LONDON (Reuters) - Labour saw its popular support evaporate on Friday after it lost control of all the English county councils it was defending following heavy defeats in local elections across the country.
In Staffordshire, under Labour control since 1981, councillor Derek Davis said his party had suffered a “complete wipe-out” after losing 28 seats as the Conservatives romped home.
“I’ve been a member of the Labour party since 1963 and I’ve never known it as bad as this,” said Davis. “This is the lowest ebb I have ever known,” he told BBC television.
Labour also lost Derbyshire, Lancashire and Nottinghamshire, thereby losing control of its last four county councils in England.
The Liberal Democrats lost control of Somerset to the Conservatives for the first time since 1989.
“Today’s results are remarkable,” said Tory leader David Cameron.
“The Conservative Party have won all over the country — from Lancashire to Devon and Somerset to Derbyshire. We have won councils that we haven’t held for three decades.”
The BBC calculated that Labour’s projected share of the national vote had slumped to 23 percent, behind the Conservatives on 38 percent and the Liberal Democrats on 28 percent.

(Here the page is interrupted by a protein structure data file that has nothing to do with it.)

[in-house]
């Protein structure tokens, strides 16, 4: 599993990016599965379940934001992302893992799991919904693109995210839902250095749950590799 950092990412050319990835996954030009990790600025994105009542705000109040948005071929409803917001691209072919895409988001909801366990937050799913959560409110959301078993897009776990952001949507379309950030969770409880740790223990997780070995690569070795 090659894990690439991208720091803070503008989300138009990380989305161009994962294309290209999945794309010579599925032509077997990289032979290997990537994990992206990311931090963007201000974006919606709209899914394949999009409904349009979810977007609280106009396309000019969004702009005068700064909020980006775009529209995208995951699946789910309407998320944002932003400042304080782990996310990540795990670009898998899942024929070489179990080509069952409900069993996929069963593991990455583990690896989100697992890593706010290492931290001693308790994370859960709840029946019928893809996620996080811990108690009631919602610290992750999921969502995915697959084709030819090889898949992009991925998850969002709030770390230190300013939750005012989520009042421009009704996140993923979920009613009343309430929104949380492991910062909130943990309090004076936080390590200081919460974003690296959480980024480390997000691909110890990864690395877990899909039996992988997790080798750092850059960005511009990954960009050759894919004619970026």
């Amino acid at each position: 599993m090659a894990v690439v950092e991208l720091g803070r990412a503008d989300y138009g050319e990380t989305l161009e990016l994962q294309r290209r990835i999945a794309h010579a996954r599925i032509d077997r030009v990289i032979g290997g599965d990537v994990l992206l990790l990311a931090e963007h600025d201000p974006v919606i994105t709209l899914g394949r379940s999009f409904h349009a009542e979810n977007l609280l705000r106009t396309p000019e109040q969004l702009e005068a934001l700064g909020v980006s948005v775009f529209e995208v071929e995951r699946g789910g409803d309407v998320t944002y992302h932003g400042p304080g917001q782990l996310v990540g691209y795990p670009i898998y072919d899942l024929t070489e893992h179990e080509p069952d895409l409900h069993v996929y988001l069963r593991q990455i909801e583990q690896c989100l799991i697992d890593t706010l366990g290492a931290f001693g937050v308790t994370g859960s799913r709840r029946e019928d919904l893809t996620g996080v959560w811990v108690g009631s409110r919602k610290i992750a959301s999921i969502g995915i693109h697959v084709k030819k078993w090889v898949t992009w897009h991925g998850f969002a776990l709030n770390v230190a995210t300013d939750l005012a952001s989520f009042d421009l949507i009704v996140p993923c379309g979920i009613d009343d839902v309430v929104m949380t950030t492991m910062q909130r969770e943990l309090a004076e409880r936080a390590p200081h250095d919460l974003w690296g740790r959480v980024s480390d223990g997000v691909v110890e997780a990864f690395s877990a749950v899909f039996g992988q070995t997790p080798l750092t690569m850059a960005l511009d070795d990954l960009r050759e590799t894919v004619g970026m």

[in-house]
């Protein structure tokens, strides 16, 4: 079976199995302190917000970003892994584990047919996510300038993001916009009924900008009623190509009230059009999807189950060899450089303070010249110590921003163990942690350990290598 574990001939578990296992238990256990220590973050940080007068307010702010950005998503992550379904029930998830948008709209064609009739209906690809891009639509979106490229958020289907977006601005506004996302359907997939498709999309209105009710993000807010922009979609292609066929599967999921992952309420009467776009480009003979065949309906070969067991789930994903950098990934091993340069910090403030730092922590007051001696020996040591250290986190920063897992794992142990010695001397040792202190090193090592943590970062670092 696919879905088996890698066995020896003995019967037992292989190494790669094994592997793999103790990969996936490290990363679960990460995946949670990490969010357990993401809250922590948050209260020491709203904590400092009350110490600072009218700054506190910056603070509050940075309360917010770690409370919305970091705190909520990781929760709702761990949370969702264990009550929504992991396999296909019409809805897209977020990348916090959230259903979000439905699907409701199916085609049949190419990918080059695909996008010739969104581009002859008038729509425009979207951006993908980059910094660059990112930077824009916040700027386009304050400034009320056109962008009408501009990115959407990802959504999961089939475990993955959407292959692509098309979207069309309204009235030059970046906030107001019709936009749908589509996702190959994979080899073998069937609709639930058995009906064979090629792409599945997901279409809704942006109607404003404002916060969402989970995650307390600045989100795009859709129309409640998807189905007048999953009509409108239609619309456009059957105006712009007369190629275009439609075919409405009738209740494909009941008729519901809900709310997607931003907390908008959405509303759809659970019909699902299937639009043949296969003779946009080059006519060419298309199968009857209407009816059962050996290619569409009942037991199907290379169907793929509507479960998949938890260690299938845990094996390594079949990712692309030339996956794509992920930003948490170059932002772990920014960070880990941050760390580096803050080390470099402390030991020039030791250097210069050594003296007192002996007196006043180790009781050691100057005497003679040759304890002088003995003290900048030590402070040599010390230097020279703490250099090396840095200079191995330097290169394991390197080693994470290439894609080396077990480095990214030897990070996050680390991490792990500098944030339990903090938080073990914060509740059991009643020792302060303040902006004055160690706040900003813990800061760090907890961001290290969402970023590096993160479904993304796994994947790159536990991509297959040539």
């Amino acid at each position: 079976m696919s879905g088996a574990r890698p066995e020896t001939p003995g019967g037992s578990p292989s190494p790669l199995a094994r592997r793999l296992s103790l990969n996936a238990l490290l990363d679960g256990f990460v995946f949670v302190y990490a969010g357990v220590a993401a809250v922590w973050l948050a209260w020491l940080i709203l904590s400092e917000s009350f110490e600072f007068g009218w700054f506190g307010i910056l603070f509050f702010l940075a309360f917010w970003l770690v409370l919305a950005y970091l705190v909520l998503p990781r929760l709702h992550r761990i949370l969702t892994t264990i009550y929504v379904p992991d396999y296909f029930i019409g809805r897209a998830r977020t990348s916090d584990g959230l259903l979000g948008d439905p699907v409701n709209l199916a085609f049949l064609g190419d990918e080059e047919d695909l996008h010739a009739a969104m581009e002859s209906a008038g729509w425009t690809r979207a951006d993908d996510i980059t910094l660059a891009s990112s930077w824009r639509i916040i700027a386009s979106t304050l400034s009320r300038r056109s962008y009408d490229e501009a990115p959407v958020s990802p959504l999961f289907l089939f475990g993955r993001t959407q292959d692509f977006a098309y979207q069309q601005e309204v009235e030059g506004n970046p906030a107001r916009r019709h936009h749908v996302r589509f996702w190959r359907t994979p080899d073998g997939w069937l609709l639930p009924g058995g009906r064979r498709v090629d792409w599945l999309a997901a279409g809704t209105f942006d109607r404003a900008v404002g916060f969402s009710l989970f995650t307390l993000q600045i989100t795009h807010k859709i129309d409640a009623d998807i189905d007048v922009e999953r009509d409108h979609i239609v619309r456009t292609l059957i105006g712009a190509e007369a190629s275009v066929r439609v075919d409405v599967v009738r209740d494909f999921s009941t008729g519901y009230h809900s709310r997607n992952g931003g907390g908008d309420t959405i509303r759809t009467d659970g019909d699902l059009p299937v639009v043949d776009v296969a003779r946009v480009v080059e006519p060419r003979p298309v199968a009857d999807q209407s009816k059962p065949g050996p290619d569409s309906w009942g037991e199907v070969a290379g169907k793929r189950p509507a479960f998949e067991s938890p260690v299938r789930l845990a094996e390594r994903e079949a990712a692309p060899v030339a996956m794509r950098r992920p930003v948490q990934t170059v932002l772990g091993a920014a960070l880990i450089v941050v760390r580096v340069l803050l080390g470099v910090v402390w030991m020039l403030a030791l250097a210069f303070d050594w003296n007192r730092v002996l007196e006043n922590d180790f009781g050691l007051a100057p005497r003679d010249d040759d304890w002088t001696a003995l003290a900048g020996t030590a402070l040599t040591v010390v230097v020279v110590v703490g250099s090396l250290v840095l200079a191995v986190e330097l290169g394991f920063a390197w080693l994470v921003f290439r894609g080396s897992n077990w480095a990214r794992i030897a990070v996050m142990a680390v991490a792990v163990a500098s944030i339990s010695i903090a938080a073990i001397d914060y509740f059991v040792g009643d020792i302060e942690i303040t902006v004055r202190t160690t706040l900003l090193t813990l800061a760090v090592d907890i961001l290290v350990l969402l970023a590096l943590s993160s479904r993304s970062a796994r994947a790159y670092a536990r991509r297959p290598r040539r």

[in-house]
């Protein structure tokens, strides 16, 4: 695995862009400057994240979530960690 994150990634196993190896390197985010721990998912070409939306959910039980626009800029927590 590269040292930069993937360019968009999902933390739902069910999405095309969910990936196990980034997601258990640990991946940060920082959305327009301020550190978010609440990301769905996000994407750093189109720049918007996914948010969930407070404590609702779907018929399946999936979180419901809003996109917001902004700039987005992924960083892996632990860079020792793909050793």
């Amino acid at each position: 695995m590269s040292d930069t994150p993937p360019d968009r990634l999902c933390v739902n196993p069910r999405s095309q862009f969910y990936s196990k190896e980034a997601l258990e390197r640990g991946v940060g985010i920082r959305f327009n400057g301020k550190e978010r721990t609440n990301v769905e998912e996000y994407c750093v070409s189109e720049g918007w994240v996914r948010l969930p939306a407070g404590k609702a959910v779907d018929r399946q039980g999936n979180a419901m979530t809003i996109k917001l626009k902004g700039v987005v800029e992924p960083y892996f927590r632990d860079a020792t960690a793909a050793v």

If early results were repeated at a general election, the Conservatives would form the next government with a 28-seat majority, Sky News said.
“These are very bad results,” Olympics Minister Tessa Jowell told BBC television.
The recriminations started early as former deputy prime minister John Prescott said that Labour had run a “non-campaign” in Thursday’s elections for councils and the European parliament.
“Whilst I knew we were short of money I didn’t realise we also lacked the will to fight these elections,” Prescott wrote in a blog on the LabourHome website.
Conservative successes also included taking Devon and Somerset from the Liberal Democrats.
There was some compensation for the Lib Dems after they gained control of Bristol.
Most of the 34 county and unitary councils holding elections on Thursday had waited until Friday morning to start counting votes.
By late evening the Conservatives had gained 285 seats while Labour was down 329, with the Lib Dems losing 48, according to declared results from 34 councils compiled by Sky News.
European poll results will not be counted until Sunday, when most other European countries vote.
Additional reporting by Stefano Ambrogi and David Milliken